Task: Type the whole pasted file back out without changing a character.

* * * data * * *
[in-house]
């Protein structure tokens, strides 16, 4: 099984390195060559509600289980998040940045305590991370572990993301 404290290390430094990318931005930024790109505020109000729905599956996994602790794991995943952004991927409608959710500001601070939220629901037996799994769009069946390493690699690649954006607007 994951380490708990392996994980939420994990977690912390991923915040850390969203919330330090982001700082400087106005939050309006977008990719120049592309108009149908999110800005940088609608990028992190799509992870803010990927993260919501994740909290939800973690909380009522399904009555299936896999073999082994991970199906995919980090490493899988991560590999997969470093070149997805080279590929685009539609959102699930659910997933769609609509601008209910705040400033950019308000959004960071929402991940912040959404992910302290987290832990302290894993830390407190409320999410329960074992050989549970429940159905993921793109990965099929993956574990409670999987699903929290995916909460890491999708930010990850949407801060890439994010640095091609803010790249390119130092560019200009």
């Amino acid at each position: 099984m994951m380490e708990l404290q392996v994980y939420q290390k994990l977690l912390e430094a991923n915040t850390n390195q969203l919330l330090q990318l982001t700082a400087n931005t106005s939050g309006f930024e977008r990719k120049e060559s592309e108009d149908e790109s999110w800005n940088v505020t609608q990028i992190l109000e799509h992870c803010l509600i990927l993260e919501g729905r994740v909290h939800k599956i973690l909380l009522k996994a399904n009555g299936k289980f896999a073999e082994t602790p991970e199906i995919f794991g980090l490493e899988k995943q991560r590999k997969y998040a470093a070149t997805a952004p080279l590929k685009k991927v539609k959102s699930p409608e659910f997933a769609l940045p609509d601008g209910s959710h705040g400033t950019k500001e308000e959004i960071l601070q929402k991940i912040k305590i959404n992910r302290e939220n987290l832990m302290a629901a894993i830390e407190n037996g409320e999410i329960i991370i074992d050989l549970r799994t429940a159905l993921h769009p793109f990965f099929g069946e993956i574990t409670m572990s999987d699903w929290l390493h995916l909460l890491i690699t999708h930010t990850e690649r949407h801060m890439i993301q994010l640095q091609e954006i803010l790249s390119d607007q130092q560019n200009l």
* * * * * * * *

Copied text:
[in-house]
């Protein structure tokens, strides 16, 4: 099984390195060559509600289980998040940045305590991370572990993301 404290290390430094990318931005930024790109505020109000729905599956996994602790794991995943952004991927409608959710500001601070939220629901037996799994769009069946390493690699690649954006607007 994951380490708990392996994980939420994990977690912390991923915040850390969203919330330090982001700082400087106005939050309006977008990719120049592309108009149908999110800005940088609608990028992190799509992870803010990927993260919501994740909290939800973690909380009522399904009555299936896999073999082994991970199906995919980090490493899988991560590999997969470093070149997805080279590929685009539609959102699930659910997933769609609509601008209910705040400033950019308000959004960071929402991940912040959404992910302290987290832990302290894993830390407190409320999410329960074992050989549970429940159905993921793109990965099929993956574990409670999987699903929290995916909460890491999708930010990850949407801060890439994010640095091609803010790249390119130092560019200009």
């Amino acid at each position: 099984m994951m380490e708990l404290q392996v994980y939420q290390k994990l977690l912390e430094a991923n915040t850390n390195q969203l919330l330090q990318l982001t700082a400087n931005t106005s939050g309006f930024e977008r990719k120049e060559s592309e108009d149908e790109s999110w800005n940088v505020t609608q990028i992190l109000e799509h992870c803010l509600i990927l993260e919501g729905r994740v909290h939800k599956i973690l909380l009522k996994a399904n009555g299936k289980f896999a073999e082994t602790p991970e199906i995919f794991g980090l490493e899988k995943q991560r590999k997969y998040a470093a070149t997805a952004p080279l590929k685009k991927v539609k959102s699930p409608e659910f997933a769609l940045p609509d601008g209910s959710h705040g400033t950019k500001e308000e959004i960071l601070q929402k991940i912040k305590i959404n992910r302290e939220n987290l832990m302290a629901a894993i830390e407190n037996g409320e999410i329960i991370i074992d050989l549970r799994t429940a159905l993921h769009p793109f990965f099929g069946e993956i574990t409670m572990s999987d699903w929290l390493h995916l909460l890491i690699t999708h930010t990850e690649r949407h801060m890439i993301q994010l640095q091609e954006i803010l790249s390119d607007q130092q560019n200009l």